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Practical Reasoning – How the experience of the humanities can help train doctors

In this essay Professor Ronald Schleifer makes the case that the humanities train us in systematic attention to experience – and in particular, attention to linguistic and narrative knowledge – and he shows how this kind of attention can change the fundamental quality and outcome of interactions in the domain of medicine. This essay is a cogent argument for the interdisciplinary value of the humanities.

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It is the argument of this essay… [that] the humanities systematically develops what the late nineteenth century American philosopher and polymath Charles Sanders Peirce calls ‘habits of thought,’ engendered through systematic disciplinary study of language, history, philosophy, and art forms, to develop certain forms of attention that allow people, habitually, to notice certain kinds of things that they would otherwise miss.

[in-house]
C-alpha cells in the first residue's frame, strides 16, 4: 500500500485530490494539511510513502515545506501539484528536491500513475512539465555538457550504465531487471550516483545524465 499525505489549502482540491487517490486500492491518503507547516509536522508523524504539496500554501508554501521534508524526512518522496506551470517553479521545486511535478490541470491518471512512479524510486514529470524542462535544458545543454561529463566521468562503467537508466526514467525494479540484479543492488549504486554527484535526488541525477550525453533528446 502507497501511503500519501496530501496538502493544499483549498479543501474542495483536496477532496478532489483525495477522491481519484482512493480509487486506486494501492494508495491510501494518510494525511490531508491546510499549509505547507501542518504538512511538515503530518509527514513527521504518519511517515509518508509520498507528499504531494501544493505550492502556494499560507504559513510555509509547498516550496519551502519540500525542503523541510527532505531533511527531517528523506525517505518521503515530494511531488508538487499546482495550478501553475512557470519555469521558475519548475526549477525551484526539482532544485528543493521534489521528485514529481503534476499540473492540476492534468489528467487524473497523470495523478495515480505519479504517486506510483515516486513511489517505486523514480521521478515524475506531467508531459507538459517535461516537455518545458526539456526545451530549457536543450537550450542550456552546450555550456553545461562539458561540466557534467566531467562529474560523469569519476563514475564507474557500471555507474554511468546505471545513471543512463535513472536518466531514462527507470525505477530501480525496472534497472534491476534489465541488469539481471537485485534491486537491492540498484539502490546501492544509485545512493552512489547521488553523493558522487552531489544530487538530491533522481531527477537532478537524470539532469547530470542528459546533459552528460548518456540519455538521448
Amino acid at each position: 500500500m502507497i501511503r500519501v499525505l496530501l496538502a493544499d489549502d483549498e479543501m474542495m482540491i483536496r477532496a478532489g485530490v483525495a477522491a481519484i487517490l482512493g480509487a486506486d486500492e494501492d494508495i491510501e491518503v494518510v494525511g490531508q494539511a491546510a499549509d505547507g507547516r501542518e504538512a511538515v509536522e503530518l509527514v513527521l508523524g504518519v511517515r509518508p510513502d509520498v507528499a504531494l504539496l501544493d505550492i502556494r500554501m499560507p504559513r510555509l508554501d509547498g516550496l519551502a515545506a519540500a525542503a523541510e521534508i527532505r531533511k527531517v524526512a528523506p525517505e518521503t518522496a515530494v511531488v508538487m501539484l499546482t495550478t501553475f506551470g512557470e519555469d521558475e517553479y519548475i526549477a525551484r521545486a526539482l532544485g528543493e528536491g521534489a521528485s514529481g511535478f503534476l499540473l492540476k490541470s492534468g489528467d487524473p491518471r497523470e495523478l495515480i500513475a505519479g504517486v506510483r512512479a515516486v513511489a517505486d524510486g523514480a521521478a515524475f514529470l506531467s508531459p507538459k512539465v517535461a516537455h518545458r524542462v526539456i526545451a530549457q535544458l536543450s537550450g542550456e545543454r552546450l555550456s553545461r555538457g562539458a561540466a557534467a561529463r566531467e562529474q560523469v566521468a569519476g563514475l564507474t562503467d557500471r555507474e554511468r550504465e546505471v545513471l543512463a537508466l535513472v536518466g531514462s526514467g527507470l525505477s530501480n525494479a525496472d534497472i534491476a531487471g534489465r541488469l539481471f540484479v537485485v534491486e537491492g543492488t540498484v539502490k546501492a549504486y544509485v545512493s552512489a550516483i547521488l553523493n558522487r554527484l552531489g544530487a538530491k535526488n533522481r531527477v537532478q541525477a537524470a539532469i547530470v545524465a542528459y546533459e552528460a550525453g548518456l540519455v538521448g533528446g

In this essay Professor Ronald Schleifer makes the case that the humanities train us in systematic attention to experience – and in particular, attention to linguistic and narrative knowledge – and he shows how this kind of attention can change the fundamental quality and outcome of interactions in the domain of medicine. This essay is a cogent argument for the interdisciplinary value of the humanities.

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